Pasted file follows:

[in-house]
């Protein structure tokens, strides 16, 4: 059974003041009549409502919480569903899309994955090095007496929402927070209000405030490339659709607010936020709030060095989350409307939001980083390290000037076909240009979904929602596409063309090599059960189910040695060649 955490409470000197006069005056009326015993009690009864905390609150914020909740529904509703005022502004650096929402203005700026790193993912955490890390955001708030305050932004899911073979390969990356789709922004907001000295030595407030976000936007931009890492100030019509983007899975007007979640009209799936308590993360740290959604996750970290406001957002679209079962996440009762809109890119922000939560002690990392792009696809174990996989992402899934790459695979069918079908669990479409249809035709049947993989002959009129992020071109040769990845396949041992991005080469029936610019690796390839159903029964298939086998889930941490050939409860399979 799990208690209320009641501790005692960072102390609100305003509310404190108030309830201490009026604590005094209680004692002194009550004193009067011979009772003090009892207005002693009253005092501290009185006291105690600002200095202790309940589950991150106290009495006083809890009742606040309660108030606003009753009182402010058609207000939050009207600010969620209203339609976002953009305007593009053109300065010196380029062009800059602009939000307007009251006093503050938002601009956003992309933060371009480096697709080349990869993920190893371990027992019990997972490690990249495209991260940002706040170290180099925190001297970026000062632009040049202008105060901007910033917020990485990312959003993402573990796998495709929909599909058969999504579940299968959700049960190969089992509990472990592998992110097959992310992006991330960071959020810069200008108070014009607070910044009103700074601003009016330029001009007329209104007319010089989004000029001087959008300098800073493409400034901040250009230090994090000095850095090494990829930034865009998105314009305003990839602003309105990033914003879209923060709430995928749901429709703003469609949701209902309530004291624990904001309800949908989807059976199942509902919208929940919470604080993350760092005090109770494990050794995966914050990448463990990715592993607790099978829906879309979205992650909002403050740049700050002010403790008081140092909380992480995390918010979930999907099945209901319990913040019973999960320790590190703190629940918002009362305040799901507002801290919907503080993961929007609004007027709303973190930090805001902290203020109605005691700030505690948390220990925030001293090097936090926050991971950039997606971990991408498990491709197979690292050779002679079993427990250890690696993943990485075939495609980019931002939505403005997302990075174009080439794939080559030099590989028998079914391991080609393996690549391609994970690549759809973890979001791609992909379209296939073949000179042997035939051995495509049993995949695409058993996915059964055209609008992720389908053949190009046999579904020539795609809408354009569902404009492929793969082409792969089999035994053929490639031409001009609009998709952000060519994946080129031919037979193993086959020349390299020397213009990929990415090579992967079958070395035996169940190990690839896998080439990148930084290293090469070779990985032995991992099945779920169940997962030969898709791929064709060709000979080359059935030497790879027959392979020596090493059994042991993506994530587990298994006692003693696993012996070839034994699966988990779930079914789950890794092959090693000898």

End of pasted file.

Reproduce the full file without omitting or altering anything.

[in-house]
């Protein structure tokens, strides 16, 4: 059974003041009549409502919480569903899309994955090095007496929402927070209000405030490339659709607010936020709030060095989350409307939001980083390290000037076909240009979904929602596409063309090599059960189910040695060649 955490409470000197006069005056009326015993009690009864905390609150914020909740529904509703005022502004650096929402203005700026790193993912955490890390955001708030305050932004899911073979390969990356789709922004907001000295030595407030976000936007931009890492100030019509983007899975007007979640009209799936308590993360740290959604996750970290406001957002679209079962996440009762809109890119922000939560002690990392792009696809174990996989992402899934790459695979069918079908669990479409249809035709049947993989002959009129992020071109040769990845396949041992991005080469029936610019690796390839159903029964298939086998889930941490050939409860399979 799990208690209320009641501790005692960072102390609100305003509310404190108030309830201490009026604590005094209680004692002194009550004193009067011979009772003090009892207005002693009253005092501290009185006291105690600002200095202790309940589950991150106290009495006083809890009742606040309660108030606003009753009182402010058609207000939050009207600010969620209203339609976002953009305007593009053109300065010196380029062009800059602009939000307007009251006093503050938002601009956003992309933060371009480096697709080349990869993920190893371990027992019990997972490690990249495209991260940002706040170290180099925190001297970026000062632009040049202008105060901007910033917020990485990312959003993402573990796998495709929909599909058969999504579940299968959700049960190969089992509990472990592998992110097959992310992006991330960071959020810069200008108070014009607070910044009103700074601003009016330029001009007329209104007319010089989004000029001087959008300098800073493409400034901040250009230090994090000095850095090494990829930034865009998105314009305003990839602003309105990033914003879209923060709430995928749901429709703003469609949701209902309530004291624990904001309800949908989807059976199942509902919208929940919470604080993350760092005090109770494990050794995966914050990448463990990715592993607790099978829906879309979205992650909002403050740049700050002010403790008081140092909380992480995390918010979930999907099945209901319990913040019973999960320790590190703190629940918002009362305040799901507002801290919907503080993961929007609004007027709303973190930090805001902290203020109605005691700030505690948390220990925030001293090097936090926050991971950039997606971990991408498990491709197979690292050779002679079993427990250890690696993943990485075939495609980019931002939505403005997302990075174009080439794939080559030099590989028998079914391991080609393996690549391609994970690549759809973890979001791609992909379209296939073949000179042997035939051995495509049993995949695409058993996915059964055209609008992720389908053949190009046999579904020539795609809408354009569902404009492929793969082409792969089999035994053929490639031409001009609009998709952000060519994946080129031919037979193993086959020349390299020397213009990929990415090579992967079958070395035996169940190990690839896998080439990148930084290293090469070779990985032995991992099945779920169940997962030969898709791929064709060709000979080359059935030497790879027959392979020596090493059994042991993506994530587990298994006692003693696993012996070839034994699966988990779930079914789950890794092959090693000898």